Here we go again -- or, the Bush years live on.

As the nation faces monumental economic, wartime and cultural crises, the Supreme Court  has decided to concern itself with the Janet Jackson "wardrobe  malfunction" that took place on CBS during halftime of the 2004 Super Bowl game.

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In connection with its ruling last week that the Federal Communications Commission does indeed have the power to fine broadcasters for airing "fleeting expletives," like the one U2's Bono uttered during an awards show, the Supreme Court Monday ordered the 3rd Circuit Court of Appeals in Philadelphia to re-consider its ruling that dismissed a $550,000 fine against CBS for airing the Super Bowl show that included Jackson's breast baring moment.

Last year, the appeals court threw out the fine against CBS Corp., saying the FCC strayed from its long-held approach of applying identical standards to spoken words and images when reviewing complaints of indecency.

But the FCC appealed the ruling to the Supreme Court. The case has been put on hold as the justices dealt with a challenge to the FCC's policy on fleeting expletives.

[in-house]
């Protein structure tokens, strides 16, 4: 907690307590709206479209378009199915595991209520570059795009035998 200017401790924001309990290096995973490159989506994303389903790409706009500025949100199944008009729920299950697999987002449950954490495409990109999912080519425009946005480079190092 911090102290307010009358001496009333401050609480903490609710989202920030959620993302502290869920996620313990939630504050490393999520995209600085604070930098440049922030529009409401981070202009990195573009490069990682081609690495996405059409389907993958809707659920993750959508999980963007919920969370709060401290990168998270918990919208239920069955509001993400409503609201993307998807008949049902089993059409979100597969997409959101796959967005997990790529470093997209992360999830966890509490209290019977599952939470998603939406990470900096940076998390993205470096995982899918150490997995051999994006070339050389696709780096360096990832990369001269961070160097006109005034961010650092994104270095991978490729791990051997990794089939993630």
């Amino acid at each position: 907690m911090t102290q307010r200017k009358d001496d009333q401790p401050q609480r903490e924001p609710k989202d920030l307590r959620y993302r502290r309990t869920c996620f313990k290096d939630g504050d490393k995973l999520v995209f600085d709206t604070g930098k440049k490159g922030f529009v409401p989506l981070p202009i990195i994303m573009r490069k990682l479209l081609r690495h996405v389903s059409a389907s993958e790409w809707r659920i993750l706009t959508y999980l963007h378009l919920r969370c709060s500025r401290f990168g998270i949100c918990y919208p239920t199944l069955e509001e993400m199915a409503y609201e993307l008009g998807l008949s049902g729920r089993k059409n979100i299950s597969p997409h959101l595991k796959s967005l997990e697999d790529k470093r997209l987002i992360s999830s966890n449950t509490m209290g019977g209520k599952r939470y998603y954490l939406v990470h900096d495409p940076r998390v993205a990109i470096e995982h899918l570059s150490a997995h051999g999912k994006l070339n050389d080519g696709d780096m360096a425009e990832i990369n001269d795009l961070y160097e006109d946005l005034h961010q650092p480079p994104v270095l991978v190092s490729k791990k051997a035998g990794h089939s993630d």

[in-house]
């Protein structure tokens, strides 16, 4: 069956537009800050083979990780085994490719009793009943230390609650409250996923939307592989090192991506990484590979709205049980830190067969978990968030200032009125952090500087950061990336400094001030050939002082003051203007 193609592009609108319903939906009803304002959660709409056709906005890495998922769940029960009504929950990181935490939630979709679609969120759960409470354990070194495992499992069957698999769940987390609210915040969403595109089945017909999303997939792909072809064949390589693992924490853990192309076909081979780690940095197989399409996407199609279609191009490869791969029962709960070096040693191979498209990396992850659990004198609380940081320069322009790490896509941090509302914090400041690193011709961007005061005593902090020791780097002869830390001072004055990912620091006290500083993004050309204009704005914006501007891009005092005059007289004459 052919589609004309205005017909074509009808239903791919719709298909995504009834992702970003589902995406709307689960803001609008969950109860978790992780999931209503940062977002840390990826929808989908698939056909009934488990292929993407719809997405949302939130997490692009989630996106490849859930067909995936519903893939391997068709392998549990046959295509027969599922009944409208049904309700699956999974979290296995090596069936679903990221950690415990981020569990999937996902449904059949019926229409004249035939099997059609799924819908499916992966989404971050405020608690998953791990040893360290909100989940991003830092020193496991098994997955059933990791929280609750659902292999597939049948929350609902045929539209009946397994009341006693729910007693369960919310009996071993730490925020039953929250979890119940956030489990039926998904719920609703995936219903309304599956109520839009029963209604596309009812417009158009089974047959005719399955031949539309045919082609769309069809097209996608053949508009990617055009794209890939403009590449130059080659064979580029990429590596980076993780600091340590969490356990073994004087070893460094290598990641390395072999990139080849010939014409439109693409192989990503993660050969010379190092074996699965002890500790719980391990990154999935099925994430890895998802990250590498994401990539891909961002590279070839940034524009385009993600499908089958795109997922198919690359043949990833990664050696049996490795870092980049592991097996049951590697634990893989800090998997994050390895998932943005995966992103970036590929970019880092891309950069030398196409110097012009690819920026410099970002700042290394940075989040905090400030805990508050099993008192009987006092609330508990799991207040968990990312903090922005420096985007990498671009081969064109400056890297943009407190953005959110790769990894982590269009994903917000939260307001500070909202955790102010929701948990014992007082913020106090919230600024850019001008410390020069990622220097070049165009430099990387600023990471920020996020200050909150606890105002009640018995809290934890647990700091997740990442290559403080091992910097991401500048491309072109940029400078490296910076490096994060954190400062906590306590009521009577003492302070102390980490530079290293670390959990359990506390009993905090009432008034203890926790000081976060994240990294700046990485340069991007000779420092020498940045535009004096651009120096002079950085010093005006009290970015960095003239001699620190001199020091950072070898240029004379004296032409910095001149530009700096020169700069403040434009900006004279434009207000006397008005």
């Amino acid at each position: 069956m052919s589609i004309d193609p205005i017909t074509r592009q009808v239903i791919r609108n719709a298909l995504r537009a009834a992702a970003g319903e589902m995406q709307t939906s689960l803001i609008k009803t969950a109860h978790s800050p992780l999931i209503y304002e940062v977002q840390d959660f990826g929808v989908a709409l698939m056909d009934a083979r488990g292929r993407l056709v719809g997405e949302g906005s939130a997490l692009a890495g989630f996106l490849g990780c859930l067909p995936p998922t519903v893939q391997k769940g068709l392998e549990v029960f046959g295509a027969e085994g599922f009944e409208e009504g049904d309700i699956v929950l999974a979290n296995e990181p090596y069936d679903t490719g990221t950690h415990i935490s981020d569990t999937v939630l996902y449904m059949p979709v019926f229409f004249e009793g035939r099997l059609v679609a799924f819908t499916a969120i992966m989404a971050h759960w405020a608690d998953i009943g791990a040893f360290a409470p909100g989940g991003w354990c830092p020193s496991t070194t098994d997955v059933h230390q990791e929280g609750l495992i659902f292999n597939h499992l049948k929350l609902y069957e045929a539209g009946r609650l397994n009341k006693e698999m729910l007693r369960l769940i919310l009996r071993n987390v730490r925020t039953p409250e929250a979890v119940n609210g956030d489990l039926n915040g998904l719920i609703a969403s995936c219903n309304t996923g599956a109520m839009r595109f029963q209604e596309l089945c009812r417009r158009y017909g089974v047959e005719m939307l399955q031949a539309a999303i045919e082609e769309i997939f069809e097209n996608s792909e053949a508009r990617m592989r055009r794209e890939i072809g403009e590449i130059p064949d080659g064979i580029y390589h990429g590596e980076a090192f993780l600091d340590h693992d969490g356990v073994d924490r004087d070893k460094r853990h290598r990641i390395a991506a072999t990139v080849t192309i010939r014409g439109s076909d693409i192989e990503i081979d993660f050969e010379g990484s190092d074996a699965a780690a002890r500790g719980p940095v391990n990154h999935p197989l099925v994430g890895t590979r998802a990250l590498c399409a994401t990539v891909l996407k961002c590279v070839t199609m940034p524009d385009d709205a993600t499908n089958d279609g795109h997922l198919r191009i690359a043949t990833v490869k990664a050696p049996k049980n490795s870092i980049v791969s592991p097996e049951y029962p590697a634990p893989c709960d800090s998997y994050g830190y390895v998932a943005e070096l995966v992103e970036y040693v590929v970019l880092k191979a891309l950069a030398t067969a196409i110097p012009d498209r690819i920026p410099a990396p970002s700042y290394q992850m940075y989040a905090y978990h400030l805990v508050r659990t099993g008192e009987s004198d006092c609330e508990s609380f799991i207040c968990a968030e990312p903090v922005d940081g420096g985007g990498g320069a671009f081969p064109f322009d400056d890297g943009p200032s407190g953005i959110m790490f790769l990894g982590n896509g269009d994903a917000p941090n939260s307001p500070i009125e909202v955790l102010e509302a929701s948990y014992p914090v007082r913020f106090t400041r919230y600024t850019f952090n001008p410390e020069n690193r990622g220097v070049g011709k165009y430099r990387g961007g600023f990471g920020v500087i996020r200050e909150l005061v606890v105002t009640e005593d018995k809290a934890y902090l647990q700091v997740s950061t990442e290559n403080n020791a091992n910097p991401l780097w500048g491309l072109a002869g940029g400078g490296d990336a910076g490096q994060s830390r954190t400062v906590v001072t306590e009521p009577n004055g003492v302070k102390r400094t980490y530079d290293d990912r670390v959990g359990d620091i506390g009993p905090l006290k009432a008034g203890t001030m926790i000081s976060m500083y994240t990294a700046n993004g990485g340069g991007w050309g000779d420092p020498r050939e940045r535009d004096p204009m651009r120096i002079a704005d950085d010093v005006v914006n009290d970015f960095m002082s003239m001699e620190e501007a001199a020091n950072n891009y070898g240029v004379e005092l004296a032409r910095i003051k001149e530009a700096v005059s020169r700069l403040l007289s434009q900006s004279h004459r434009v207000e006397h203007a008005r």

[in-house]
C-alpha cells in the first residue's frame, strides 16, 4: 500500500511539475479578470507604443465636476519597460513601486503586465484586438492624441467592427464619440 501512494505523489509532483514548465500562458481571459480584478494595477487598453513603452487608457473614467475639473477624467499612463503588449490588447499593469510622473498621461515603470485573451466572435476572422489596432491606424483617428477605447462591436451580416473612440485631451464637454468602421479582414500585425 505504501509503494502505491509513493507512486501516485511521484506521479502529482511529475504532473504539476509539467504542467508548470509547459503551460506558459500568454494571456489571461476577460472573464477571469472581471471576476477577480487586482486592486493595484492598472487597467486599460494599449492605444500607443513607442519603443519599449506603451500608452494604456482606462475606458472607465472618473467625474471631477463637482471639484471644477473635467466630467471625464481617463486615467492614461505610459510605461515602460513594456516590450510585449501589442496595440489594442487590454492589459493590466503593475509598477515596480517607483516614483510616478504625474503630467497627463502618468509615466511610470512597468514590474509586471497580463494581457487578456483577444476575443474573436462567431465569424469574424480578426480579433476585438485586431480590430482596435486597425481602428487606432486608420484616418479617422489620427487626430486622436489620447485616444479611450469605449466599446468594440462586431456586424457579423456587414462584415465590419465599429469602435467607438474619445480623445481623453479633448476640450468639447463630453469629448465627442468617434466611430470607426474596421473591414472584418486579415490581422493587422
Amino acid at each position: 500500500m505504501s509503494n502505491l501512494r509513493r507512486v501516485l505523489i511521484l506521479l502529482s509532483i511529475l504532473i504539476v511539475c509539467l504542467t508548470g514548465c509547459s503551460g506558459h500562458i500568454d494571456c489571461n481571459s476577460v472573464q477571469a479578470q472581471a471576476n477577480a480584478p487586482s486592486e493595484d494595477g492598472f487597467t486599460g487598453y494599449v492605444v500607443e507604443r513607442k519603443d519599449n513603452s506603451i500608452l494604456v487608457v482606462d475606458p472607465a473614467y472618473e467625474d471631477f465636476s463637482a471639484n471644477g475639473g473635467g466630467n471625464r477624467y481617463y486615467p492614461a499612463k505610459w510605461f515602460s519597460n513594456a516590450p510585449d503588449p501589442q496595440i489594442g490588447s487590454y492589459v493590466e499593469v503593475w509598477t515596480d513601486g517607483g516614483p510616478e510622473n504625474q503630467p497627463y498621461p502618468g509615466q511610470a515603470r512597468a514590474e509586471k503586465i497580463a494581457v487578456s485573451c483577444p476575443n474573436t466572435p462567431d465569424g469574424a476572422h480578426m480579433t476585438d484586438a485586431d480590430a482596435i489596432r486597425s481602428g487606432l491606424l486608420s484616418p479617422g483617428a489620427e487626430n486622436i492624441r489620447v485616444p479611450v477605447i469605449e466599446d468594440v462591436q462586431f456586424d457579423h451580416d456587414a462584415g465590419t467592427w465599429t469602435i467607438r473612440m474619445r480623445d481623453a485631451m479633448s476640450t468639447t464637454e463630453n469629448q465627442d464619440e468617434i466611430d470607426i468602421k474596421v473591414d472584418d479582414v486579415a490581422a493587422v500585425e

In keeping with the decision last week on language, the conservative high court Monday called for the re-examination of the Janet Jackson ruling with an order to the appeals court to consider re-instating the $550,000 fine against CBS.

As I said last week, such fines will have an even more repressive effect on broadcasters in these dire economic times. I understand and have written extensively about the Jackson moment as a microcosm of the culture wars that still rage in this country. But you have to wonder why the George-Bush-influenced FCC and Supreme Court won't let this relatively trivial matter rest after five years -- especially with the nation in such crisis on so many other fronts.

(Above: Associated Press file photo of Janet Jackson and Justin Timberlake at the 2004 Super Bowl by David Phillip)

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